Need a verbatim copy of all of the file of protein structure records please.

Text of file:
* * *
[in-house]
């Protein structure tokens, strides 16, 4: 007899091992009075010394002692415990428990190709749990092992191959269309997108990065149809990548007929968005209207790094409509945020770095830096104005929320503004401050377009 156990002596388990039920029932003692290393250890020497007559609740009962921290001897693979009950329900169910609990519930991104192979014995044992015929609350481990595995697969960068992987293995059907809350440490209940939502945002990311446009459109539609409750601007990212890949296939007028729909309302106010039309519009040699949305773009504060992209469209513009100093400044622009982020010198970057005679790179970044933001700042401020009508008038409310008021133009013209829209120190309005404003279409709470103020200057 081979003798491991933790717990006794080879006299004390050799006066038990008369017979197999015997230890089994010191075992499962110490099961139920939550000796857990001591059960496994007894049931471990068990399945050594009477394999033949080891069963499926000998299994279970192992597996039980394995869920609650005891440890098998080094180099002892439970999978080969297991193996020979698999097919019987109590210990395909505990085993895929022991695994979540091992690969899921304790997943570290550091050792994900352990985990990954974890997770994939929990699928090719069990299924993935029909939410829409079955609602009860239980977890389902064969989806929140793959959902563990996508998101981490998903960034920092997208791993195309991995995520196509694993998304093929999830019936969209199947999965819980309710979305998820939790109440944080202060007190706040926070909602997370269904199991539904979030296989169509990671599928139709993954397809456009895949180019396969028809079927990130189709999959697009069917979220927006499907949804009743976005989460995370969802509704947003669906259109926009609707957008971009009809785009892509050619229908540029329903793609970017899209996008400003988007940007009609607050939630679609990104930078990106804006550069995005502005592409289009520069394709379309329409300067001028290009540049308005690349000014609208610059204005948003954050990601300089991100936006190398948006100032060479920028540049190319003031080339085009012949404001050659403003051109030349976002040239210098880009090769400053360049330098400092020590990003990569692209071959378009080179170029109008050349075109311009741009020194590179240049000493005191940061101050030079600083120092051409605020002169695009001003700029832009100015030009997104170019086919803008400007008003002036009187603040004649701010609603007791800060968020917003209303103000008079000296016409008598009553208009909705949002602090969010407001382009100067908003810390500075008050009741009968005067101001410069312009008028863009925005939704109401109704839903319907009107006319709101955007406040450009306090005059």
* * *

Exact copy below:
[in-house]
């Protein structure tokens, strides 16, 4: 007899091992009075010394002692415990428990190709749990092992191959269309997108990065149809990548007929968005209207790094409509945020770095830096104005929320503004401050377009 156990002596388990039920029932003692290393250890020497007559609740009962921290001897693979009950329900169910609990519930991104192979014995044992015929609350481990595995697969960068992987293995059907809350440490209940939502945002990311446009459109539609409750601007990212890949296939007028729909309302106010039309519009040699949305773009504060992209469209513009100093400044622009982020010198970057005679790179970044933001700042401020009508008038409310008021133009013209829209120190309005404003279409709470103020200057 081979003798491991933790717990006794080879006299004390050799006066038990008369017979197999015997230890089994010191075992499962110490099961139920939550000796857990001591059960496994007894049931471990068990399945050594009477394999033949080891069963499926000998299994279970192992597996039980394995869920609650005891440890098998080094180099002892439970999978080969297991193996020979698999097919019987109590210990395909505990085993895929022991695994979540091992690969899921304790997943570290550091050792994900352990985990990954974890997770994939929990699928090719069990299924993935029909939410829409079955609602009860239980977890389902064969989806929140793959959902563990996508998101981490998903960034920092997208791993195309991995995520196509694993998304093929999830019936969209199947999965819980309710979305998820939790109440944080202060007190706040926070909602997370269904199991539904979030296989169509990671599928139709993954397809456009895949180019396969028809079927990130189709999959697009069917979220927006499907949804009743976005989460995370969802509704947003669906259109926009609707957008971009009809785009892509050619229908540029329903793609970017899209996008400003988007940007009609607050939630679609990104930078990106804006550069995005502005592409289009520069394709379309329409300067001028290009540049308005690349000014609208610059204005948003954050990601300089991100936006190398948006100032060479920028540049190319003031080339085009012949404001050659403003051109030349976002040239210098880009090769400053360049330098400092020590990003990569692209071959378009080179170029109008050349075109311009741009020194590179240049000493005191940061101050030079600083120092051409605020002169695009001003700029832009100015030009997104170019086919803008400007008003002036009187603040004649701010609603007791800060968020917003209303103000008079000296016409008598009553208009909705949002602090969010407001382009100067908003810390500075008050009741009968005067101001410069312009008028863009925005939704109401109704839903319907009107006319709101955007406040450009306090005059």